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Old 10th Jun 2019, 11:30 am   #1
PsychMan
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Default HMV 582 Options

Hi All,

I've just acquired a lovely HMV 582, the bureau style 30s radiogram. I'm mulling over what to do with the cabinet and wondered what everyone's views were and what might be possible. I will post some pictures in due to course.

The cabinet is a bit tatty, though thankfully seems structurally sound and survived the trip home and getting it into the house (god its heavy!).

Some small pieces of veneer missing, some badly repaired (grain in wrong direction ). Small bits near the base will definitely need replacing, which I'm happy to do.

The finish shows lots of checking, and in patches the protective varnish has chipped away completely, plenty of dents and scratches etc visible up close. Some sections are pretty good, others like the top pretty rough. I guess its not too bad for an 82 year old machine that's probably been in many garages or less than perfect storage conditions in its life.

I'm leaning more towards cleaning up and improving what's there, and fixing the missing veneer pieces. I have some furniture restore solution that's worked well for me on other pieces, but of course wont do much where the lacquer has gone from the top. Im sure it will do wonders for the better panels.

I suppose what Im asking is, what other options there might be, short of refinishing that aren't furniture restorer, wax pens and polish?

Can anything be applied over the top in some places to blend in with the top lacquer coat?

It doesn't have to be perfect and is quite charming as it is, I just think it deserves to look smarter

Best Regards
Adam
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Old 10th Jun 2019, 2:16 pm   #2
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Default Re: HMV 582 Options

Quote:
Originally Posted by PsychMan View Post
Hi All,

I suppose what Im asking is, what other options there might be, short of refinishing that aren't furniture restorer, wax pens and polish?

Can anything be applied over the top in some places to blend in with the top lacquer coat?
There are some "tricks" that can be used. Often scratches and marks in old varnished, lacquered or French polished surfaces can be rendered nearly invisible with a little help from nature. It depends on how severe they are.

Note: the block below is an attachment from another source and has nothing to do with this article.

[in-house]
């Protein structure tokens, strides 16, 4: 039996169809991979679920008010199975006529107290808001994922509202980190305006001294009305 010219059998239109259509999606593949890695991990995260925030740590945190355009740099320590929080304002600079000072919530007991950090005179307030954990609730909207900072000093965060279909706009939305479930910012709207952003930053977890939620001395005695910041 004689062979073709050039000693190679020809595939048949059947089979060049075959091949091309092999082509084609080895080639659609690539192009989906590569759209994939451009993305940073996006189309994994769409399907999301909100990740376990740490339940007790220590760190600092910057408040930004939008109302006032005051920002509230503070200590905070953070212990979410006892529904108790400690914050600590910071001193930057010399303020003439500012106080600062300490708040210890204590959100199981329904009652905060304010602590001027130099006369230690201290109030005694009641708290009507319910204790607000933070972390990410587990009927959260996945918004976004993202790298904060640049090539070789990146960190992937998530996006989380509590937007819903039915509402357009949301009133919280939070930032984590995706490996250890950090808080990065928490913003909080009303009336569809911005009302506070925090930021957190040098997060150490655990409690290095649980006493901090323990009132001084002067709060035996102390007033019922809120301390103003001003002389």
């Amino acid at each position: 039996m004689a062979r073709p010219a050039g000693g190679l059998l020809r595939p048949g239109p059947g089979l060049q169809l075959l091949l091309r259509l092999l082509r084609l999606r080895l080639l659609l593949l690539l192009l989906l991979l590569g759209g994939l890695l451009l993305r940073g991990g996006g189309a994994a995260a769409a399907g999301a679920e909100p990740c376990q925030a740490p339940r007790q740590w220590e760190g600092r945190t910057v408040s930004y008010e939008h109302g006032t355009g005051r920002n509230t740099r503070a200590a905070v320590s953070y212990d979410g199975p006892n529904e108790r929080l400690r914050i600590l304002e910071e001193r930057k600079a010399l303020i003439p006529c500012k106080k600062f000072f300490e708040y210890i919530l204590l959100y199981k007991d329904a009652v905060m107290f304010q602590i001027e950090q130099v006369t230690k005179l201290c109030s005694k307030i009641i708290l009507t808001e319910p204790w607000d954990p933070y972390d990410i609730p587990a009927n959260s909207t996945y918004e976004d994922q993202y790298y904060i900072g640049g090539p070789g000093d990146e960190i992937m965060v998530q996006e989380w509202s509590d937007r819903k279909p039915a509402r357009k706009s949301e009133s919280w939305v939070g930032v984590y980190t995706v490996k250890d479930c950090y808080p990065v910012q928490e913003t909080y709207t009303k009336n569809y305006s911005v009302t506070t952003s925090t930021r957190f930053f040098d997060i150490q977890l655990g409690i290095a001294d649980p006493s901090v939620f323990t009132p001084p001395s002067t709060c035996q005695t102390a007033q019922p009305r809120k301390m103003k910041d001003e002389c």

If you crack an Almond nut in half (other nuts can work too, even peanuts) you have an object which is soft , yet microscopically abrasive and containing nut oils.

It can be used as a polishing stick or tool, to totally obscure scratches by rubbing it along the defect.

You will be quite surprised how well this works. The abrasive component smooths the edges of the scratch and the oil obscures the remainder.

Mind you, while I know this works & have used it on occasions, my M/O is normally a complete restoration, which means removing all the old lacquer, finishing the timber to an ultra-smooth surface and then applying multiple coats, because if you really want it to look wonderful, there are no shortcuts.
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Old 10th Jun 2019, 3:37 pm   #3
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Default Re: HMV 582 Options

Thanks Hugo. The nut trick sounds interesting, I have plenty of cabinets to experiment with

Im inclined to agree about the refinish, though it would lose a little originality and "character" i guess, but without doubt achieve best results.

My concerns about a refinish would be the veneer looking very thin, id worry about sanding, can chemical stripping be used? I assume you would need to get back to bare wood?

Ive never done any refinishing and might not want to learn on such a nice and rare piece, so perhaps Ill work to improve this cabinet for now. Can I ask what kind of products do you use for refinishing such pieces and how theyre applied?
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Old 10th Jun 2019, 4:28 pm   #4
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Default Re: HMV 582 Options

If you don't want to go down the strip and French polish route then linseed oil works wonders. You may think that it will leave a greesy surface but it doesn't and it hardens nicely.

Peter
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Old 10th Jun 2019, 5:51 pm   #5
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Default Re: HMV 582 Options

Tastes vary I know but for me this is a stunning piece of period furniture and deserves to be fully restored. However, a professional would charge a small fortune for doing the job because of the number of hours involved and a diy attempt would be even more time consuming, although potentially very satisfying. Whatever you decide to do I think it's a real gem.